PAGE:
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How to Make Virtually Invisible Facelift Scars Even Close-Up

This audio podcast has been transcribed using an automated service. Please forgive any typographic errors or other transcription flaws.

I had a consult with a patient yesterday and she was asking me about my scars for a facelift. And I wanted to talk about some of the principles of having really seamless scars that are invisible are very hard to see even close up, or even when someone’s wearing a ponytail or their hair pulled back. So the first principle is no tension on the skin. If you have tension on the skin, you’re going to have widened scar that won’t look right. So that means you’re suspending all the deep tissues in any of the redundant skin that’s there you remove only the redundant skin. You don’t put tension or try to pull on the skin. That’s a mistake. The second principle is to have no straight lines. Our brain can see straight lines. It has a hard time seeing curvilinear lines so making them all curvilinear. The next thing is to hide them along subunits. So hiding along the edge of the ear, making sure that’s very curvilinear hiding in the back of the ear along the crease of the ear is very important.
The next principle is not to cross any naked skin, which basically on the backside of the ear, I go down a short distance and does not go far down so that in the lower part of the neck is a problem you’re you’re hiding it along the hairline. And that leads me to the next principle, which is related, which is not to extend the incisions up on the vertical plane in front of the temporal hairline, because that causes a very white line. That’s visible. I hide mine underneath the tuft of the sideburn and I don’t go long, low on the back of the neck, which also can be visible.

So those are visible areas. The next principle is what’s called a trick of fitting closure, which essentially means is when I’m along than near the hairline, I intentionally transect or cut through one row of hairs. And those hairs then grow through the scar so that beveling allows the hairs go through the scar and makes a scar really hard to see. The next principle is not losing hair. And this is what’s really important is not to have hairs that are lost. So if you, so another variation that I don’t do is their incisions that go way up inside the hair and they pull the temple back. Well, that makes them look older and actually it looks artificial, or they cut in the back of the ear. They go behind the ear way inside the hairline that also causes a problem because what happens there is that there’s a step off or there’s loss of hair behind the ear, which looks weird.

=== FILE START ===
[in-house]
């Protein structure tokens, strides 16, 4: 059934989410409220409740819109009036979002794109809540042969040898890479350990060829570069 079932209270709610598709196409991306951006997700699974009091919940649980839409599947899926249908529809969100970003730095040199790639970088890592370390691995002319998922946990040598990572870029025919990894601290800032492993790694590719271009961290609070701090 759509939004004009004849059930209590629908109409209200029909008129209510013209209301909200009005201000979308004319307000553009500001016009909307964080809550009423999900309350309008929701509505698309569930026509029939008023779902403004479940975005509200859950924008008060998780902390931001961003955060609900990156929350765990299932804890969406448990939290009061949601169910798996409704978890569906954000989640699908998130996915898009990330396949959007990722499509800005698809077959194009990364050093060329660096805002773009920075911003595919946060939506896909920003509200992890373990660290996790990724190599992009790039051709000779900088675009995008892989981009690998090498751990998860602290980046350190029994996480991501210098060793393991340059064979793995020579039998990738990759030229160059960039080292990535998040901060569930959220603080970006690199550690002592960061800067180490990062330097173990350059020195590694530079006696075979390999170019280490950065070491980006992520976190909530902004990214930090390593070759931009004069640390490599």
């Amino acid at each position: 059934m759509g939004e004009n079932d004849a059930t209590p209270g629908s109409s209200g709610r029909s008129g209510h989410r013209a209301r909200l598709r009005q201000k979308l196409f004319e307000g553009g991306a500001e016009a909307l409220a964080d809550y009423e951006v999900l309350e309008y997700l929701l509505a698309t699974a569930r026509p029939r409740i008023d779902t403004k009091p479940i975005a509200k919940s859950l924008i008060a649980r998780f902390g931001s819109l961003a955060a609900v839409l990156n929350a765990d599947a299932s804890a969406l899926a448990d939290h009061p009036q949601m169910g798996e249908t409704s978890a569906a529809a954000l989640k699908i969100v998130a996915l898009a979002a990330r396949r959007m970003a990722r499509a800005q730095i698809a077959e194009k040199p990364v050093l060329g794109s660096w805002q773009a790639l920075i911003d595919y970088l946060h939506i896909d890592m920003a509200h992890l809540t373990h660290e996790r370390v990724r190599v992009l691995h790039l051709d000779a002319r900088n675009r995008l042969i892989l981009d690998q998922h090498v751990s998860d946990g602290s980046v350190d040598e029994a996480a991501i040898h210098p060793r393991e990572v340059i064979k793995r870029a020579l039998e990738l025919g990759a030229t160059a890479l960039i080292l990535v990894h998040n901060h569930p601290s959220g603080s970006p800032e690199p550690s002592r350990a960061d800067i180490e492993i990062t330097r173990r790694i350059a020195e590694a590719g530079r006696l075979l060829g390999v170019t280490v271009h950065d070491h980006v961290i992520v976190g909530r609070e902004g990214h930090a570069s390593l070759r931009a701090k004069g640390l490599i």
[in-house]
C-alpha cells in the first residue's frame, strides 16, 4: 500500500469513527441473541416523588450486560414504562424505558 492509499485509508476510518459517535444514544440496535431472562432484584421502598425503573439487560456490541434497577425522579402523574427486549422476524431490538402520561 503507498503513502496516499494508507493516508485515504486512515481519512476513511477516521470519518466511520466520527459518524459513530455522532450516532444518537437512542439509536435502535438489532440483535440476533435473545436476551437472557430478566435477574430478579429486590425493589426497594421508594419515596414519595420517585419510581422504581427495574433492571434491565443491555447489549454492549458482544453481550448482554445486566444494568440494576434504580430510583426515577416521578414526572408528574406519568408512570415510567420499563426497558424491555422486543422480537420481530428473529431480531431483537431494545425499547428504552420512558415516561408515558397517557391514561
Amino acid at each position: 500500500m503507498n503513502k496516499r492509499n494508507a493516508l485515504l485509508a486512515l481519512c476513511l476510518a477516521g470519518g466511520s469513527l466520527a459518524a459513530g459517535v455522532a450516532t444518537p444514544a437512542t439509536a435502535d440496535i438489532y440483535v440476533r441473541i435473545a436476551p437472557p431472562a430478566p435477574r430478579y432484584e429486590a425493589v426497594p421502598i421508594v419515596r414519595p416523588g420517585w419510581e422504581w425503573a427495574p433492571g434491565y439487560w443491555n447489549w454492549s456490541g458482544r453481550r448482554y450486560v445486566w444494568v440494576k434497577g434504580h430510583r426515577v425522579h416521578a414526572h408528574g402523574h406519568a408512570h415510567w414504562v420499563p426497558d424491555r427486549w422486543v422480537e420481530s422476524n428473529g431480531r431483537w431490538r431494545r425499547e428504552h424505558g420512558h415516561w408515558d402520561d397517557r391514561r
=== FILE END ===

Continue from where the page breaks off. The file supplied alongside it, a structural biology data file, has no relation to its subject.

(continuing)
I’ve actually had to do hair transplants or rebuild sideburns, rebuild temple hairs, rebuild all these bad areas with hair transplants, for people that have had bad scarring there. So my scars are typically very hard to see even close range. The next principle is the tragus, which is the area that like, if I said, please close your ears from the loud noise. You’re going to press on that little piece in front of your ear, canal and closes in that tragus, has to be really thin down so that the area looks natural as a nice divot that goes down. I’m going to do a separate podcast on male facelift incisions, which does follow almost all these principles with a few exceptions, which I have to elaborate on as a separate discussion, but for the sake of a universal concept, this podcast really applies to both women and men with, again, those exceptions, which I’ll discuss for men.

And if you understand all those principles, you get really good results. So what I’ve heard from the lady yesterday that was talking to me said, why don’t you make really super, super short incisions? First, I don’t need to because these incisions heal well, but the real reason is I have all this extra skin that’s has to go somewhere. If your incision is too short, the skin will bunch on naturally. So you have to get rid of this extra skin, but in a way that doesn’t cause bad scarring, it doesn’t cause hair loss. You really have to understand that you can’t just make these little tiny incisions, unless you’re doing a crappy lift where they’re not getting a really good result. So you need to make the incisions long enough that you’re actually taking away all those, taking away all that extra skin that you don’t need in a way that’s evenly distributed. So I hope this short podcast on understanding facelift incisions that are universal in nature, help you understand how you can create really difficult to see, or almost impossible to see close range scarring.